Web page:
A short history of glass
This popular survey of glass production from pre-Roman times to the present is most notable for its fine color illustrations, which depict museum pieces from the Corning Museum of Glass. Obviously intended for museum visitors who are nonspecialists, the text covers a lot of ground in rather brief fashion. Collectors would be better served by a survey such as Paul Vickers Gardner's Glass , a volume from the Smithsonian Illustrated Library of Antiques (1979) that deals with the same topic in more detail. Library collections serving researchers will need histories that are more extensive than this one. Recommended only for nonspecialized collections.
- Constance Ashmore Fairchild, Univ. of Illinois Lib., Urbana-Champaign -amazon-
An introduction to the Hirshhorn Museum and Sculpture Garden, Smithsonian Institution / introduction by Abram Lerner
Animals in Art: An International Exhibition of Wildlife Art : Royal Ontario Museum, Toronto, Canada Oct. 7-Dec. 14, 1975
Drawings from Stockholm : a loan exhibition from the Nationalmuseum
The Great War, 1914-1918 / Ian F.W. Beckett.
The war left a long-term legacy for victors and vanquished alike. It created new frontiers, changed the balance of power and influenced the arts, national memory and political thought.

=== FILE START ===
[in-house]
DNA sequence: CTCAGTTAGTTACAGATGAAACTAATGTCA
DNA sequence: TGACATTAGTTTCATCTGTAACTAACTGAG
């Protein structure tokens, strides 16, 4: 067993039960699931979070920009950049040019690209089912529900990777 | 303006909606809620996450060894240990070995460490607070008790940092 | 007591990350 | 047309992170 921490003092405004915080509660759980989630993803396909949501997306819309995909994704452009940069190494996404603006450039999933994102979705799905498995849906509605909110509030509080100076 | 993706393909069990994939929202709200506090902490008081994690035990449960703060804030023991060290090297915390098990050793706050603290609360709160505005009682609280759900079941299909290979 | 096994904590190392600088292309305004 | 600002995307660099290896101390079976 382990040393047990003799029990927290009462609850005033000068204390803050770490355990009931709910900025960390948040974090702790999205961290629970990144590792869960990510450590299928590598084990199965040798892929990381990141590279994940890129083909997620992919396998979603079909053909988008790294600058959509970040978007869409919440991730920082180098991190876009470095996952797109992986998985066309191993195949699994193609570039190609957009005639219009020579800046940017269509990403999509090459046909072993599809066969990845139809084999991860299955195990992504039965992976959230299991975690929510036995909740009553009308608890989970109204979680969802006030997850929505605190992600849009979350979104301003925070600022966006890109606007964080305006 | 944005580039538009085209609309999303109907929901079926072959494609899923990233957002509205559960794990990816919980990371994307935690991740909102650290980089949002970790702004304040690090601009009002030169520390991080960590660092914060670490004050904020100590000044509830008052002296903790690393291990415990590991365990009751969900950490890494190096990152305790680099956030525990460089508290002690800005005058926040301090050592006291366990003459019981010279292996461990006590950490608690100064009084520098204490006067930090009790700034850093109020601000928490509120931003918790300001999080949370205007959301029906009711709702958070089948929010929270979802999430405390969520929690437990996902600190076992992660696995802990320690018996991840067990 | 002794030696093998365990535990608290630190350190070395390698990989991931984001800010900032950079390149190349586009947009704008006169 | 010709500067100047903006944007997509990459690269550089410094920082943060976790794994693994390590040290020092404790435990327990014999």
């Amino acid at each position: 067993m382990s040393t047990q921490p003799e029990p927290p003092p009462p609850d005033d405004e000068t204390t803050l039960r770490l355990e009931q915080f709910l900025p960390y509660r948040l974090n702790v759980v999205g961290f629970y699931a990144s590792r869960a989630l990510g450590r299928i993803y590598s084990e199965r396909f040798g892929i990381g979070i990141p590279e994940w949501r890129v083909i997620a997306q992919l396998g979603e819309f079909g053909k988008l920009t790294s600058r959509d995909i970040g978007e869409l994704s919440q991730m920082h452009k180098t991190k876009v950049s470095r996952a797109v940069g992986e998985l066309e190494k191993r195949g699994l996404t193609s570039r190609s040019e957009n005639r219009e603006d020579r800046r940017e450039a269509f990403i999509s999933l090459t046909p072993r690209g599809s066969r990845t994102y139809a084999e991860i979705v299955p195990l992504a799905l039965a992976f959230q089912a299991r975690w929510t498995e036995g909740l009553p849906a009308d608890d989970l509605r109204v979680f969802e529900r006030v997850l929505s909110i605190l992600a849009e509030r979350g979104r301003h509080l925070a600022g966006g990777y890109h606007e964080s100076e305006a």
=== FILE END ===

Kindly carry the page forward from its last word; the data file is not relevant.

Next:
The reach of this acount is global, showing how a conflict among European powers came to involve their colonial empires, and embraced Japan, China, the Ottoman Empire, Latin America and the United States. --amazon--
Ordered to die : a history of the Ottoman army in the First World War
Outnumbered and outgunned, the Ottoman Army performed astonishingly well in the field and managed to keep fighting until the end of the war, long after many other armies had quit the field. It fought a multi-front war against sophisticated and capable enemies, including Great Britain, France, and Russia. Erickson challenges conventional thinking about Ottoman war aims, Ottoman military effectiveness, and the influence of German assistance. --amazon--
Origins : the evolution of continents, oceans, and life / written and photographed by Ron Redfern.
The Earth is slowly but constantly changing from within. Over the last 700 million years, continents have come and gone, oceans have been formed and destroyed and the climate has radically changed. These changes have left physical evidence behind, presented in this book in aerial photographs. --amazon--